The decision of the District Court is therefore affirmed.


By an order of this Court filed September 2, 1971, the Government's motion to dismiss for Petitioner's failure to file a timely brief was referred to this panel. We have determined that the requirement under Rule 31, Fed.Rules App.Proc., should be waived with respect to Petitioner, and the Government's motion is therefore denied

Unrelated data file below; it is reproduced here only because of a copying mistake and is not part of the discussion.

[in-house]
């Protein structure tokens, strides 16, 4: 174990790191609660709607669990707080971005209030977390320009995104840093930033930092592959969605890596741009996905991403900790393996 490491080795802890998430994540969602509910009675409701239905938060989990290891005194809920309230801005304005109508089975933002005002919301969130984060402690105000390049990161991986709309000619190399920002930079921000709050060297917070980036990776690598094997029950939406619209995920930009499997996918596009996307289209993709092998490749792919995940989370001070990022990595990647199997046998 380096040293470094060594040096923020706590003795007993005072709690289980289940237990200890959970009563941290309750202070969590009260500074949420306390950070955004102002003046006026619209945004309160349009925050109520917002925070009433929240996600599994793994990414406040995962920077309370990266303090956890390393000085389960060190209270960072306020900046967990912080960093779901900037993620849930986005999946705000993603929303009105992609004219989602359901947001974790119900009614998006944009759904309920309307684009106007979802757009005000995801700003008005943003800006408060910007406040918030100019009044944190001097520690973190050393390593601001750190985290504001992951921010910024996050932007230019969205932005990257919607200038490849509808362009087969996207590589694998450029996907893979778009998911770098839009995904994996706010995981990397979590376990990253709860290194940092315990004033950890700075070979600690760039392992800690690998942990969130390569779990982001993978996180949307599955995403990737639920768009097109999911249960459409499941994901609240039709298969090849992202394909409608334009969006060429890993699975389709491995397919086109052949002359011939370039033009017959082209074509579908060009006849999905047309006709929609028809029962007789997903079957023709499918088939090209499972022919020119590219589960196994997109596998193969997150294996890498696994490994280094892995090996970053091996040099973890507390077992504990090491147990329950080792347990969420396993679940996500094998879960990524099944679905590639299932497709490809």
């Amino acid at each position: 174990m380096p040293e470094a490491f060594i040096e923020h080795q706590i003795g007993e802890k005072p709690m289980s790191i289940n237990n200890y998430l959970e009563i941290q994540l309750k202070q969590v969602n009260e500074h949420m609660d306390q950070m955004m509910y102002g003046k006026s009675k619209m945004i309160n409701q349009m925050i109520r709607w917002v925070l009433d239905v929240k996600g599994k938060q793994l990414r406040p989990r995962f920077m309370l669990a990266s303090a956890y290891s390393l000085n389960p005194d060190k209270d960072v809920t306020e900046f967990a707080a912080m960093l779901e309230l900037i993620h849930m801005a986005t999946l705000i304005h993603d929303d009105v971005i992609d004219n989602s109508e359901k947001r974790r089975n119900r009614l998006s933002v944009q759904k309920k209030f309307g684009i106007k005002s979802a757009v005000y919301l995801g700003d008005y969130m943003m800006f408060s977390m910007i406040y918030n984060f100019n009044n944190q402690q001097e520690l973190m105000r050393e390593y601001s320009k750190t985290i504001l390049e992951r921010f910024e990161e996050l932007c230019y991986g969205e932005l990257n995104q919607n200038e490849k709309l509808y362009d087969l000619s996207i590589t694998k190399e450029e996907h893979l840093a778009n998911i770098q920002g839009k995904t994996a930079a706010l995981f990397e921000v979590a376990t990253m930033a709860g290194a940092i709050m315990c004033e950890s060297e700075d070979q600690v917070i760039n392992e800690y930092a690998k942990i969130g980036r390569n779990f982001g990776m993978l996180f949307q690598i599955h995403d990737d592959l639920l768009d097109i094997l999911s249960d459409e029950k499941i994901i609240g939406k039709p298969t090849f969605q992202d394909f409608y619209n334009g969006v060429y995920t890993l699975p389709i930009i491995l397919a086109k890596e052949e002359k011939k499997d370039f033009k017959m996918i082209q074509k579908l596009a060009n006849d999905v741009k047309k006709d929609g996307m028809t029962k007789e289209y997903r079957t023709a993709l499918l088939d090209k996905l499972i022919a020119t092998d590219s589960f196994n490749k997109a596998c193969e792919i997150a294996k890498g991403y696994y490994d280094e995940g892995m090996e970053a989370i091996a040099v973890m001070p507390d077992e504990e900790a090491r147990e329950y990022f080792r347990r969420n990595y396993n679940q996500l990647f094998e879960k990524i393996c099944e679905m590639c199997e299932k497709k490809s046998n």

At the evidentiary hearing, Petitioner testified that "[Mr. Jones] just read the charges to me. I assume it was the indictment he read from . . . a piece of paper he had, but I never did see the indictment myself." (Hearing transcript at 14.) At the 1962 proceedings, however, the District Court asked, "Are you familiar, Mr. Daugherty, with the charge in the two counts of this indictment; have you read the indictment and do you understand the charge?" to which Petitioner responded "Yes, sir." (1962 transcript at 5.) Although this and other examples of Petitioner's tenor at the 1962 proceeding do not conclusively refute Petitioner's allegations under his Sec. 2255 motion, the District Court was clearly entitled to consider Petitioner's statements at the 1962 proceedings in determining the merit of his present claims